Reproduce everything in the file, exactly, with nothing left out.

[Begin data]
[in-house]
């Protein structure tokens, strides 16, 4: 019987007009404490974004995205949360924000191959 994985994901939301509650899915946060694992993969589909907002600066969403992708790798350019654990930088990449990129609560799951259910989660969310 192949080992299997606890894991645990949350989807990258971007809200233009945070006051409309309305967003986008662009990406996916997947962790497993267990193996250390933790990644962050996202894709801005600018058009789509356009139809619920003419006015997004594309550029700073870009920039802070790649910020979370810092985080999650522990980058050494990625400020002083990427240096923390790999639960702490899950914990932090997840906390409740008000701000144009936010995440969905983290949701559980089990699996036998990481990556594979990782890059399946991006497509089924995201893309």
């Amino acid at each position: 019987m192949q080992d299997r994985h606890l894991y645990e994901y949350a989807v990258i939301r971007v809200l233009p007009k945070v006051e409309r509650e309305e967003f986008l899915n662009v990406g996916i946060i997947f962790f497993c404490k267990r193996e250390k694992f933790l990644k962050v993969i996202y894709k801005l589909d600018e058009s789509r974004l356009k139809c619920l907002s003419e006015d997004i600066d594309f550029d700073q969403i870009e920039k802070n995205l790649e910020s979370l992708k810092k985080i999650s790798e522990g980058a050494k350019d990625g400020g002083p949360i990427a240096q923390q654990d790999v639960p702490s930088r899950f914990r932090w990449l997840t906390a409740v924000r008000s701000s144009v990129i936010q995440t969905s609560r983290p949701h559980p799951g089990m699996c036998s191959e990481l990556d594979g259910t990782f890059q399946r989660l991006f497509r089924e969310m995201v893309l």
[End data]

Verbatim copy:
[in-house]
């Protein structure tokens, strides 16, 4: 019987007009404490974004995205949360924000191959 994985994901939301509650899915946060694992993969589909907002600066969403992708790798350019654990930088990449990129609560799951259910989660969310 192949080992299997606890894991645990949350989807990258971007809200233009945070006051409309309305967003986008662009990406996916997947962790497993267990193996250390933790990644962050996202894709801005600018058009789509356009139809619920003419006015997004594309550029700073870009920039802070790649910020979370810092985080999650522990980058050494990625400020002083990427240096923390790999639960702490899950914990932090997840906390409740008000701000144009936010995440969905983290949701559980089990699996036998990481990556594979990782890059399946991006497509089924995201893309």
């Amino acid at each position: 019987m192949q080992d299997r994985h606890l894991y645990e994901y949350a989807v990258i939301r971007v809200l233009p007009k945070v006051e409309r509650e309305e967003f986008l899915n662009v990406g996916i946060i997947f962790f497993c404490k267990r193996e250390k694992f933790l990644k962050v993969i996202y894709k801005l589909d600018e058009s789509r974004l356009k139809c619920l907002s003419e006015d997004i600066d594309f550029d700073q969403i870009e920039k802070n995205l790649e910020s979370l992708k810092k985080i999650s790798e522990g980058a050494k350019d990625g400020g002083p949360i990427a240096q923390q654990d790999v639960p702490s930088r899950f914990r932090w990449l997840t906390a409740v924000r008000s701000s144009v990129i936010q995440t969905s609560r983290p949701h559980p799951g089990m699996c036998s191959e990481l990556d594979g259910t990782f890059q399946r989660l991006f497509r089924e969310m995201v893309l």